The Grass Is Always Greener: Turf Research in the Year of Covid

May 10, 2021

It’s been over a year since the University community pivoted to remote operations, with many staff working from home for the first time in their careers. We spoke with turfgrass researcher Florence Sessoms about her projects and what it was like to conduct research during a pandemic. 

Sessoms is originally from Paris, where turfgrass might not seem like a plentiful part of the landscape, but she argues otherwise: “It’s really everywhere. It’s all around us in playgrounds and parks.” But turfgrass is often written off as time- and resource-consuming. It requires regular watering and fertilizing to obtain the ideal appearance. Sessoms’ goal is to find turfgrass that thrives in less-than-ideal conditions. “I’m trying to promote certain species that can perform better in certain environments, like in those urban places such as Paris.” Or, perhaps, somewhere closer to Minnesota, like parks, verges, and roadsides. Sessoms’ recent project partners with MnDOT to address the effects of heat stress on roadside turf. “You want a plant that can resist those warmer temperatures, establish, and perform well,” Sessoms explains, “especially on the side of a road where you might run into other problems such as erosion which would, in turn, affect the condition of the road.” Sessoms’ work aims to improve the characteristics of turfgrass to be able to handle heat stress and drought and to thrive with less regular watering.

Summers are big for turfgrass research and last summer meant dealing with Covid restrictions. Most of the Turf Team was able to continue their projects outside in research plots, which meant many projects did not need to be put on hold. However, new Covid restrictions meant the team had to consider other methods of research, like at-home data analysis. “It was a really productive time for us as a group,” Sessoms explained. “We published quite a few papers and have a few grants in the works. I know not all labs were as fortunate as ours. It also helps that a lot of what we do is outside.”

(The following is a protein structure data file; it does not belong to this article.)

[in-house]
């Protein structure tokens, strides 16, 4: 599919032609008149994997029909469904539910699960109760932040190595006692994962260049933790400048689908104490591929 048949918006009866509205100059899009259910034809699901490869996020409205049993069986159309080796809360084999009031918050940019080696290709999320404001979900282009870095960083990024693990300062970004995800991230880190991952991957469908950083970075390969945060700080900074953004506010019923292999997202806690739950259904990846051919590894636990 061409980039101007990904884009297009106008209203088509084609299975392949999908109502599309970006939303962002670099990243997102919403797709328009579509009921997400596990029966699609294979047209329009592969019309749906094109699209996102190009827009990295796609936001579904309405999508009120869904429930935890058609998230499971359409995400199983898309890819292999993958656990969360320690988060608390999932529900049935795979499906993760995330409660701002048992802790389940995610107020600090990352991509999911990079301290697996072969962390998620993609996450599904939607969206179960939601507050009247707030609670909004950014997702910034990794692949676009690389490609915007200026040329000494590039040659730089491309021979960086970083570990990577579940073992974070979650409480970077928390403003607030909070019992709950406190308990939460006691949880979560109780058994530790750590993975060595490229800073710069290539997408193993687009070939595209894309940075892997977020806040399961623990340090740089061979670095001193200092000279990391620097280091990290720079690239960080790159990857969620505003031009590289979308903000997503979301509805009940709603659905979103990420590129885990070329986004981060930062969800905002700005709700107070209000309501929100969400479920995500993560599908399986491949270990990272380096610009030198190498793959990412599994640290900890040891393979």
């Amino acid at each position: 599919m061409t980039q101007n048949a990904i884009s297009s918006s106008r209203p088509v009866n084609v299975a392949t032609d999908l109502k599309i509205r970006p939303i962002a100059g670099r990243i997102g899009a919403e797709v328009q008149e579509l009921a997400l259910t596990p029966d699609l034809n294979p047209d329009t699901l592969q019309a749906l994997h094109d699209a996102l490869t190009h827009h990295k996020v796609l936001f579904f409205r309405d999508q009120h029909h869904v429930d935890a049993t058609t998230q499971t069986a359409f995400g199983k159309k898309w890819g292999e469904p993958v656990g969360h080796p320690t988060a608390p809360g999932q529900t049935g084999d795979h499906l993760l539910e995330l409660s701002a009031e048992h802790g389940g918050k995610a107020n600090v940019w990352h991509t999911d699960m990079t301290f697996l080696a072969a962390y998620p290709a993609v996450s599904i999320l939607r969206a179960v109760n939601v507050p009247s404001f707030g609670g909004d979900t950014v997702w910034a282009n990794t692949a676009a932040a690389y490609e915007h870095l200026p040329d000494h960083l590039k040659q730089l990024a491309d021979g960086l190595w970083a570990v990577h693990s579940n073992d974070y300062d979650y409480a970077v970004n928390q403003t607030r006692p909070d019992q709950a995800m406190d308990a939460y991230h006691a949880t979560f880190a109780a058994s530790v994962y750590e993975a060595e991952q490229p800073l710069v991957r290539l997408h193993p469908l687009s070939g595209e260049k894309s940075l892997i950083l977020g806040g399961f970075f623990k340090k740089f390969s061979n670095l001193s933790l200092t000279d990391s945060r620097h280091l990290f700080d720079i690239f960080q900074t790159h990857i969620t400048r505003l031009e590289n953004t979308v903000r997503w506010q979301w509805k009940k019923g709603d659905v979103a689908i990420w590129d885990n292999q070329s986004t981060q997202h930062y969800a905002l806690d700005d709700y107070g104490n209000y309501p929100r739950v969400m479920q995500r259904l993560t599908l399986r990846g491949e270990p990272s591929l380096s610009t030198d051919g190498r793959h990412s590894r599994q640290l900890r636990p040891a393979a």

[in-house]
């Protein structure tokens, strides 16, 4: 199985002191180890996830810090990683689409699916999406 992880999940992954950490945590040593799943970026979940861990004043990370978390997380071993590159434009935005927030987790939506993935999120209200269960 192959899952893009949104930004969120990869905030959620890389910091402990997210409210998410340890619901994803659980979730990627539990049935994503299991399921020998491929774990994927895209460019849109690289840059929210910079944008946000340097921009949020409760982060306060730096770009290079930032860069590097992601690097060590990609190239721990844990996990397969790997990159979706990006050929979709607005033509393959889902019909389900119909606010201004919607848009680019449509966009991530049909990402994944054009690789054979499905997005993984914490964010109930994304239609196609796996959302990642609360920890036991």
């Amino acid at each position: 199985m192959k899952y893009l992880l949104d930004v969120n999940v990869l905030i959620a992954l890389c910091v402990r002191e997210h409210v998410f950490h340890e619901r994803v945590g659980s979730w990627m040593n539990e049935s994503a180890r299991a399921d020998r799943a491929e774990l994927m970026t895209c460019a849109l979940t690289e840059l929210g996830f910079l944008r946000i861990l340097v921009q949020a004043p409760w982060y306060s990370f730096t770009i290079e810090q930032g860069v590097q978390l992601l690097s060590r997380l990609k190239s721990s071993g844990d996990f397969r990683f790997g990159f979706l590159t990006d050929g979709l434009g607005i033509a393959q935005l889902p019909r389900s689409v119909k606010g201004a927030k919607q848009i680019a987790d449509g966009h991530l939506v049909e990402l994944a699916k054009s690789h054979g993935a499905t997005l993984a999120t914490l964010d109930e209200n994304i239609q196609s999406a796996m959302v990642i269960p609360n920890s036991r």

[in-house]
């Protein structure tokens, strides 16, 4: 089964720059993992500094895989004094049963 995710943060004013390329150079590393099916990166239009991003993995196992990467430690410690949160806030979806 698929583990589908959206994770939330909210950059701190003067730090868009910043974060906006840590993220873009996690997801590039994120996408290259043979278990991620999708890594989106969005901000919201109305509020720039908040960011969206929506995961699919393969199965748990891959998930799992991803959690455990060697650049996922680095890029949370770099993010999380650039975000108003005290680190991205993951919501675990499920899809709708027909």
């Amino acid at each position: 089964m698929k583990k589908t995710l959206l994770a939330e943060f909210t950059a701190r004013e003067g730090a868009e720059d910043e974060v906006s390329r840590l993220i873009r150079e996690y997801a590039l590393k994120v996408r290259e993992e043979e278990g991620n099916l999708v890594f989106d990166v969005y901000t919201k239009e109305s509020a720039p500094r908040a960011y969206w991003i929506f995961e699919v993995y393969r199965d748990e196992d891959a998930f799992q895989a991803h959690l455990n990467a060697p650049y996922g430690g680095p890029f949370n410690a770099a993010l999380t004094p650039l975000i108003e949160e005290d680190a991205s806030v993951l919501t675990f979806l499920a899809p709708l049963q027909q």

With schools and summer camps closed, many scientists and researchers found their work lives overlapping with their home lives, creating new opportunities to share their expertise. “I showed my daughters to the turfgrass I work on,” Sessoms said. “It was really great for them to see this mysterious turfgrass that I sometimes disappear to go be with. Seeing my research and my work made it more real for them, and my eldest is now saying she would like to go into turfgrass research!” 

With increased vaccination rates and dramatically expanding vaccine eligibility, the University community is starting to plan for its post-Covid return to campus. For many, nothing compares to the accessibility of being in the lab, but others are returning to their pre-Covid workspaces with a wealth of new skills and creativity, developed during a year of unexpected twists. “Despite all the events that have happened in 2020, I am grateful for this year as my family stayed safe and healthy and my work continued to flourish with papers accepted, grants funded, and blogs posted” Sessoms reflected.